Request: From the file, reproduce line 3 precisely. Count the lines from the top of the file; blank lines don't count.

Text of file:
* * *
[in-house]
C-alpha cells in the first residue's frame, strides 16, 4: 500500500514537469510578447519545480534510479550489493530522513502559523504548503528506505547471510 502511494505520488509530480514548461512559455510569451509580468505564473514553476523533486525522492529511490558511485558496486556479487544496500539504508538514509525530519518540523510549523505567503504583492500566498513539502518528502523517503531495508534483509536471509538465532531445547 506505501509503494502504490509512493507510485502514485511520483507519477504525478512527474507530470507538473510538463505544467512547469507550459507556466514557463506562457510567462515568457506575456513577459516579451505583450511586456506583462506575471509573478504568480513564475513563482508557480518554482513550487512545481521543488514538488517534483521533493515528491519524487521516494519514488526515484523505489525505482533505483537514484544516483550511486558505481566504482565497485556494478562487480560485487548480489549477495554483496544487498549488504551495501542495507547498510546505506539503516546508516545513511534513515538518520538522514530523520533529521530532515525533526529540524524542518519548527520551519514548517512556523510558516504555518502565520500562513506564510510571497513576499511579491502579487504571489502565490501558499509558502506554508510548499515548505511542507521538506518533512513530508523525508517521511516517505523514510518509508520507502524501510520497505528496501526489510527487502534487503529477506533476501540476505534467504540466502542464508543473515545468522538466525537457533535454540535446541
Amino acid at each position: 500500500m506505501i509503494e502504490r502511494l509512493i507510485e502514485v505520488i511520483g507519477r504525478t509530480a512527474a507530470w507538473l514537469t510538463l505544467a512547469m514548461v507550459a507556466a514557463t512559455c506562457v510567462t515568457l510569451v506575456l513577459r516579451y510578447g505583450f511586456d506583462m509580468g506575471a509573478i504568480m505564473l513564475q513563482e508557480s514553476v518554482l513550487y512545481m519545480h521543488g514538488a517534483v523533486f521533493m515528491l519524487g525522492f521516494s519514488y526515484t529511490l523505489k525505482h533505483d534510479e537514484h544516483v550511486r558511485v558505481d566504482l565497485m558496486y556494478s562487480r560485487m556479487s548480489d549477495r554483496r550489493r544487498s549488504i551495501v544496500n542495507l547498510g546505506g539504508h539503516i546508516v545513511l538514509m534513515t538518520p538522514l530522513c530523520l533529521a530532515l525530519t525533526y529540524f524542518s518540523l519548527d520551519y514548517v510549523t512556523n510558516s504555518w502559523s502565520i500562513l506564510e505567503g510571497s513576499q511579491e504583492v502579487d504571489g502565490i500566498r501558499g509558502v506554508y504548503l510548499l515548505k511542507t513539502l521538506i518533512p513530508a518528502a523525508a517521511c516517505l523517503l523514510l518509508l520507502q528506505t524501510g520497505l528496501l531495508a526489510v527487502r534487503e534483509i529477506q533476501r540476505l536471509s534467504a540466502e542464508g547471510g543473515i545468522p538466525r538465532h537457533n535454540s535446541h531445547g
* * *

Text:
Amino acid at each position: 500500500m506505501i509503494e502504490r502511494l509512493i507510485e502514485v505520488i511520483g507519477r504525478t509530480a512527474a507530470w507538473l514537469t510538463l505544467a512547469m514548461v507550459a507556466a514557463t512559455c506562457v510567462t515568457l510569451v506575456l513577459r516579451y510578447g505583450f511586456d506583462m509580468g506575471a509573478i504568480m505564473l513564475q513563482e508557480s514553476v518554482l513550487y512545481m519545480h521543488g514538488a517534483v523533486f521533493m515528491l519524487g525522492f521516494s519514488y526515484t529511490l523505489k525505482h533505483d534510479e537514484h544516483v550511486r558511485v558505481d566504482l565497485m558496486y556494478s562487480r560485487m556479487s548480489d549477495r554483496r550489493r544487498s549488504i551495501v544496500n542495507l547498510g546505506g539504508h539503516i546508516v545513511l538514509m534513515t538518520p538522514l530522513c530523520l533529521a530532515l525530519t525533526y529540524f524542518s518540523l519548527d520551519y514548517v510549523t512556523n510558516s504555518w502559523s502565520i500562513l506564510e505567503g510571497s513576499q511579491e504583492v502579487d504571489g502565490i500566498r501558499g509558502v506554508y504548503l510548499l515548505k511542507t513539502l521538506i518533512p513530508a518528502a523525508a517521511c516517505l523517503l523514510l518509508l520507502q528506505t524501510g520497505l528496501l531495508a526489510v527487502r534487503e534483509i529477506q533476501r540476505l536471509s534467504a540466502e542464508g547471510g543473515i545468522p538466525r538465532h537457533n535454540s535446541h531445547g